Confused about drug prices? Where have drug prices been going? What is the reality of prescription drug prices for the majority of medications? Here is a summary of a new CBO report. Take a look past the political rhetoric.
In recent years, policymakers have expressed concerns about the high prices of prescription drugs. Those drugs offer wide-ranging benefits, such as reducing the need for services provided by physicians and hospitals, improving the quality of life, and extending life. However, high prices reduce consumers’ access to such medications. They also contribute to higher spending that strains budgets, including the federal budget.
In this report, the Congressional Budget Office examines trends in nationwide spending on prescription drugs over the 1980–2018 period. The report also provides a more detailed analysis of trends in spending, use, and prices in the Medicare Part D and Medicaid programs over the 2009–2018 period.
Spending on Prescription Drugs. After decades of increases, per capita spending on prescription drugs began to level off in real terms (that is, with the effects of economywide inflation excluded) in the mid-2000s. Since that time, such spending has fallen as a percentage of total spending on health care services and supplies. That slower growth in spending is associated with the growing availability of generic drugs, which tend to have much lower prices than their brand-name counterparts. The period from 2013 to 2015 was an exception; during that time, spending on prescription drugs increased sharply, both in dollar terms and as a share of total spending on health care services and supplies. Although per enrollee spending in Medicare Part D was fairly stable from 2009 to 2018, per enrollee spending in Medicaid increased somewhat faster than nationwide per capita spending over that period.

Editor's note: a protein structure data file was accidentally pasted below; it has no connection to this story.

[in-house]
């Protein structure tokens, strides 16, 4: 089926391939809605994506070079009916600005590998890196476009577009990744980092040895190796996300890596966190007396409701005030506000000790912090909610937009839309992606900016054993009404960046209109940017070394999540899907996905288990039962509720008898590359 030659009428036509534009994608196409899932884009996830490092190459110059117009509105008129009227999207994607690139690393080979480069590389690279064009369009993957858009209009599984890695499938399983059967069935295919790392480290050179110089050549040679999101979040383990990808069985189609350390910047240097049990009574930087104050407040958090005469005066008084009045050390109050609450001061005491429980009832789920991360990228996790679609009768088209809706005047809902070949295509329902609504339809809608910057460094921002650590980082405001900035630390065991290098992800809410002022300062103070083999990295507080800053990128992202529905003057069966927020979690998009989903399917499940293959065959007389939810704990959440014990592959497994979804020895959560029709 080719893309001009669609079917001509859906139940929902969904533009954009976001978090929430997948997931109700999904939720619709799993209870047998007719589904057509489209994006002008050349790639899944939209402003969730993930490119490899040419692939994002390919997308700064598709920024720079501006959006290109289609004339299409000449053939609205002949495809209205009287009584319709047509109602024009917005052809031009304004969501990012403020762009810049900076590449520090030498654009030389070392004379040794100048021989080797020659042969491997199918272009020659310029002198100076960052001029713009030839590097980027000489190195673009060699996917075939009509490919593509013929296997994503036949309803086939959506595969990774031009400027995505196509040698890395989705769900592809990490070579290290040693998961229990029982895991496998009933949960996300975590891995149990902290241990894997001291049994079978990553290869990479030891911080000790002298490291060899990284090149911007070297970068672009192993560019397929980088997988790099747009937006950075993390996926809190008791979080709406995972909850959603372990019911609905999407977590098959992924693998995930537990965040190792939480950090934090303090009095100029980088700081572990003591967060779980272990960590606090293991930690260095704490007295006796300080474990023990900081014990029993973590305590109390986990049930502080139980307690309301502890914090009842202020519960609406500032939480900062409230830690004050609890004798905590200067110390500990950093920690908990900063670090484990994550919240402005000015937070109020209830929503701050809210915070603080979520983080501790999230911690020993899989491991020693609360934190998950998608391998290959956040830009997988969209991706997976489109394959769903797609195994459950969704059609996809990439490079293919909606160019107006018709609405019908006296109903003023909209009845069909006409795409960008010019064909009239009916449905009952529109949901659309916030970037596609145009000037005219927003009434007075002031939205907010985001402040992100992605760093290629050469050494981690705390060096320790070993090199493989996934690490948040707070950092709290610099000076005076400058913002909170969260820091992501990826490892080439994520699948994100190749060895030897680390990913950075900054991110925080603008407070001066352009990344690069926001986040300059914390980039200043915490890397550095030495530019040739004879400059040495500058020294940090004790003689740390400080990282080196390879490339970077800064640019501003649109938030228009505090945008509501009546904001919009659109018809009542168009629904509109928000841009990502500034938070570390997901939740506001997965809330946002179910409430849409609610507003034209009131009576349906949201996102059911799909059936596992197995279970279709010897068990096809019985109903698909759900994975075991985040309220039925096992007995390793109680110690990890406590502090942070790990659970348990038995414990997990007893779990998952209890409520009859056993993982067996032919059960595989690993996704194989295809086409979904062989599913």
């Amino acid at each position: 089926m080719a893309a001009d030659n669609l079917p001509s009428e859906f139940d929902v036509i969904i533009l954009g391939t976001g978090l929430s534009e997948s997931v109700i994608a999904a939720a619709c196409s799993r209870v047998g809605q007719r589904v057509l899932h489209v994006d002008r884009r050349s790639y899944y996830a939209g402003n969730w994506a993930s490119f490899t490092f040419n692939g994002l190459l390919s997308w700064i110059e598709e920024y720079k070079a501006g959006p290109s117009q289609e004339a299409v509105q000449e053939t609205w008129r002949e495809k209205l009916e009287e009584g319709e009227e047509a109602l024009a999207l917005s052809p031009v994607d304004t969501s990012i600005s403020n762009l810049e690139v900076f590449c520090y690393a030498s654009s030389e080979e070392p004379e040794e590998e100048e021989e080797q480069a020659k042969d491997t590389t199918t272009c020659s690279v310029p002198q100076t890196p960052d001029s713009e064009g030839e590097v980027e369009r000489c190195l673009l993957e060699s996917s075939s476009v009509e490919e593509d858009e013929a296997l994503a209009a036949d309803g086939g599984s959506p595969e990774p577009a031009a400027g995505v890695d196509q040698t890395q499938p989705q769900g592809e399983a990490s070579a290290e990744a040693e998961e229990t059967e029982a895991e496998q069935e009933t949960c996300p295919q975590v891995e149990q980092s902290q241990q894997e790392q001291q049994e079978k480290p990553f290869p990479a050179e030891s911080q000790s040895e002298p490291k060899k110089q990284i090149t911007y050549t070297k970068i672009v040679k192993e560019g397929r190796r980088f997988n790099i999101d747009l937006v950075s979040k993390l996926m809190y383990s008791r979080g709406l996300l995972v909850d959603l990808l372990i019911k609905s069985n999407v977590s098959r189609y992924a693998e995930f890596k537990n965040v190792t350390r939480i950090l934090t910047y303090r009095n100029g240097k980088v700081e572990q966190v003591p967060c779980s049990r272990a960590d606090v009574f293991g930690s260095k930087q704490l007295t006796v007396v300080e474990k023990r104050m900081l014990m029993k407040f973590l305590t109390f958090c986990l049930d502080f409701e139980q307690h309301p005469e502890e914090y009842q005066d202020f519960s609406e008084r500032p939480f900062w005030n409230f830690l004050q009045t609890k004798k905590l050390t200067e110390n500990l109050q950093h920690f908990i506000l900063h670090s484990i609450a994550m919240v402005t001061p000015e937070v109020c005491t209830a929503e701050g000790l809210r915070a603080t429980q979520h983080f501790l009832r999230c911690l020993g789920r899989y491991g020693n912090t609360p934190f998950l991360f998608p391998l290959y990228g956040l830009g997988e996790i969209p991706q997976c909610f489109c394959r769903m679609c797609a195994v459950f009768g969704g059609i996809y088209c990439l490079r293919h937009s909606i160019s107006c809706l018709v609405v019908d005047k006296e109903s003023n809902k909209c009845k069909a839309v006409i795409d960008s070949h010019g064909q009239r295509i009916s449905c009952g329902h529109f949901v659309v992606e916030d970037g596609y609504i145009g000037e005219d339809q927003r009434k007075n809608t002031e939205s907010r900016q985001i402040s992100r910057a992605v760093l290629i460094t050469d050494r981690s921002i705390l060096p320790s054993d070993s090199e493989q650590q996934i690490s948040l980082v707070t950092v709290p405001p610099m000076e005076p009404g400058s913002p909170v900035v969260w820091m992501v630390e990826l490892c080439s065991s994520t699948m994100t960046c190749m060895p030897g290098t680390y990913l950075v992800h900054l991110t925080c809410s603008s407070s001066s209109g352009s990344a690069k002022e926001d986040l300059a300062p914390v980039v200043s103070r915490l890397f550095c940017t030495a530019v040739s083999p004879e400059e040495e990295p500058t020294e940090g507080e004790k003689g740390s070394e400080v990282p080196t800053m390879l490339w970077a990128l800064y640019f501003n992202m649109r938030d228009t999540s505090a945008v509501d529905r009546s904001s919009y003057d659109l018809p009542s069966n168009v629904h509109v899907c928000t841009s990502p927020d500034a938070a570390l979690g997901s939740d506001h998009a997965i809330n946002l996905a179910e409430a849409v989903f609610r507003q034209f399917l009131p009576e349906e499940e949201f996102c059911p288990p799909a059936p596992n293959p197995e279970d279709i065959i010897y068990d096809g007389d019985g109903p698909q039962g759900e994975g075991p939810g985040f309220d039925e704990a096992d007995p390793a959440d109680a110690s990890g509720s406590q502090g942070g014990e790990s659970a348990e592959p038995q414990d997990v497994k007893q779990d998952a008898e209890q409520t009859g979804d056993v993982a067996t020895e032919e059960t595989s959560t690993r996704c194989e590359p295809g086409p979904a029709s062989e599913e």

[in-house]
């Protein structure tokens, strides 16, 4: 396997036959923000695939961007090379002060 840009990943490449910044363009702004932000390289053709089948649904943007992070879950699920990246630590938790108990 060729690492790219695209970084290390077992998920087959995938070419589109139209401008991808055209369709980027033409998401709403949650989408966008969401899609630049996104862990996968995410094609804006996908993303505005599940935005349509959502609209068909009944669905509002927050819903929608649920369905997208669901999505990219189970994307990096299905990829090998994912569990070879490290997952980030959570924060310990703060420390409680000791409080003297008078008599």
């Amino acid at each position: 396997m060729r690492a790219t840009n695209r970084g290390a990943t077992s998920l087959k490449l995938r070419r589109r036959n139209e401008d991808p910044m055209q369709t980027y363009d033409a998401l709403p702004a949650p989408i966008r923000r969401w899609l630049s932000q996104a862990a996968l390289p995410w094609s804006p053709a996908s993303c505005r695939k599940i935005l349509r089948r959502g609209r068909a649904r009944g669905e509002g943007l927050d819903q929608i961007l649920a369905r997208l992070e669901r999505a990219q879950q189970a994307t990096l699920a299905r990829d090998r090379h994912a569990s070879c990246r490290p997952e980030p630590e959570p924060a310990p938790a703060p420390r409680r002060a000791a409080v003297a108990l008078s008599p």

Use of Prescription Drugs. Consumers’ use of prescription drugs has increased over time. Greater use of generic drugs is a key factor in that increase. Prices of Prescription Drugs. The average net price of a prescription—that is, the price of a prescription after subtracting the discounts and rebates that manufacturers provide to private insurers and federal programs—fell from $57 in 2009 to $50 in 2018 in the Medicare Part D program and from $63 to $48 in the Medicaid program. That trend reflects the increased use of lower-cost generic drugs, which was partially offset by rising prices for brand-name drugs.
The average net price of brand-name prescription drugs increased substantially over that period: from $149 to $353 in Medicare Part D and from $147 to $218 in Medicaid. Average prices for generic drugs in Medicare Part D and Medicaid fell over that period. Nationwide changes in average prices—overall and for both brand-name drugs and generic drugs—probably followed similar patterns.